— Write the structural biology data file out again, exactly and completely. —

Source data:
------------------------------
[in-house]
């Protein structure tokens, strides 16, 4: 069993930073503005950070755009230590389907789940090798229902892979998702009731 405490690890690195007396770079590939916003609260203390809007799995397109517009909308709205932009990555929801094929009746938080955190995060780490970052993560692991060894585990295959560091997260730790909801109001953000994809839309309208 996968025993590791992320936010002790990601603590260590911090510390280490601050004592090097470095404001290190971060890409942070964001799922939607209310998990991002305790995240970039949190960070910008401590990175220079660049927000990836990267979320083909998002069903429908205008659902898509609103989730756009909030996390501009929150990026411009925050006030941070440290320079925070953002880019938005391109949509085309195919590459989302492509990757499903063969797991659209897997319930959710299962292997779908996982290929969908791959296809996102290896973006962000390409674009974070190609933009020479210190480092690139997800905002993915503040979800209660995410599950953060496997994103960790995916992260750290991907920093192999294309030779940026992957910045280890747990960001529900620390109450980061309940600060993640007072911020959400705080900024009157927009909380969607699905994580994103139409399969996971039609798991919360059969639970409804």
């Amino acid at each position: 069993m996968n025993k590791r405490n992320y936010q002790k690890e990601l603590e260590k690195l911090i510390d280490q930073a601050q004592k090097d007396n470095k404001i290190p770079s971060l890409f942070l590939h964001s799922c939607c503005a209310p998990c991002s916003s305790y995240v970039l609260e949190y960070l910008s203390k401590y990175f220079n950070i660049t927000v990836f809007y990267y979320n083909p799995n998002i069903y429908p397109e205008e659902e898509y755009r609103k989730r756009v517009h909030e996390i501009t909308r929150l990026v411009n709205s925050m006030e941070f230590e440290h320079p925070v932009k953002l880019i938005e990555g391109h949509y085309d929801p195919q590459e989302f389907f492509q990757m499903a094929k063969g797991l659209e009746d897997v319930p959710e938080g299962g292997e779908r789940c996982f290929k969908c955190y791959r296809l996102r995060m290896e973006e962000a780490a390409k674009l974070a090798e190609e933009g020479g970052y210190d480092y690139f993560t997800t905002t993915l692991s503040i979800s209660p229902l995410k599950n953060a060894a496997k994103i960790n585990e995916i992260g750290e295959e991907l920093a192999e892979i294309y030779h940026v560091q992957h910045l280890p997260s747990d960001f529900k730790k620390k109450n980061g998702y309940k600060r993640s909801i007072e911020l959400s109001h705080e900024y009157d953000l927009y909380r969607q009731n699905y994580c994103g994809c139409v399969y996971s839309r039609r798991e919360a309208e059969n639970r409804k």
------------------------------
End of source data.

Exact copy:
[in-house]
């Protein structure tokens, strides 16, 4: 069993930073503005950070755009230590389907789940090798229902892979998702009731 405490690890690195007396770079590939916003609260203390809007799995397109517009909308709205932009990555929801094929009746938080955190995060780490970052993560692991060894585990295959560091997260730790909801109001953000994809839309309208 996968025993590791992320936010002790990601603590260590911090510390280490601050004592090097470095404001290190971060890409942070964001799922939607209310998990991002305790995240970039949190960070910008401590990175220079660049927000990836990267979320083909998002069903429908205008659902898509609103989730756009909030996390501009929150990026411009925050006030941070440290320079925070953002880019938005391109949509085309195919590459989302492509990757499903063969797991659209897997319930959710299962292997779908996982290929969908791959296809996102290896973006962000390409674009974070190609933009020479210190480092690139997800905002993915503040979800209660995410599950953060496997994103960790995916992260750290991907920093192999294309030779940026992957910045280890747990960001529900620390109450980061309940600060993640007072911020959400705080900024009157927009909380969607699905994580994103139409399969996971039609798991919360059969639970409804």
């Amino acid at each position: 069993m996968n025993k590791r405490n992320y936010q002790k690890e990601l603590e260590k690195l911090i510390d280490q930073a601050q004592k090097d007396n470095k404001i290190p770079s971060l890409f942070l590939h964001s799922c939607c503005a209310p998990c991002s916003s305790y995240v970039l609260e949190y960070l910008s203390k401590y990175f220079n950070i660049t927000v990836f809007y990267y979320n083909p799995n998002i069903y429908p397109e205008e659902e898509y755009r609103k989730r756009v517009h909030e996390i501009t909308r929150l990026v411009n709205s925050m006030e941070f230590e440290h320079p925070v932009k953002l880019i938005e990555g391109h949509y085309d929801p195919q590459e989302f389907f492509q990757m499903a094929k063969g797991l659209e009746d897997v319930p959710e938080g299962g292997e779908r789940c996982f290929k969908c955190y791959r296809l996102r995060m290896e973006e962000a780490a390409k674009l974070a090798e190609e933009g020479g970052y210190d480092y690139f993560t997800t905002t993915l692991s503040i979800s209660p229902l995410k599950n953060a060894a496997k994103i960790n585990e995916i992260g750290e295959e991907l920093a192999e892979i294309y030779h940026v560091q992957h910045l280890p997260s747990d960001f529900k730790k620390k109450n980061g998702y309940k600060r993640s909801i007072e911020l959400s109001h705080e900024y009157d953000l927009y909380r969607q009731n699905y994580c994103g994809c139409v399969y996971s839309r039609r798991e919360a309208e059969n639970r409804k």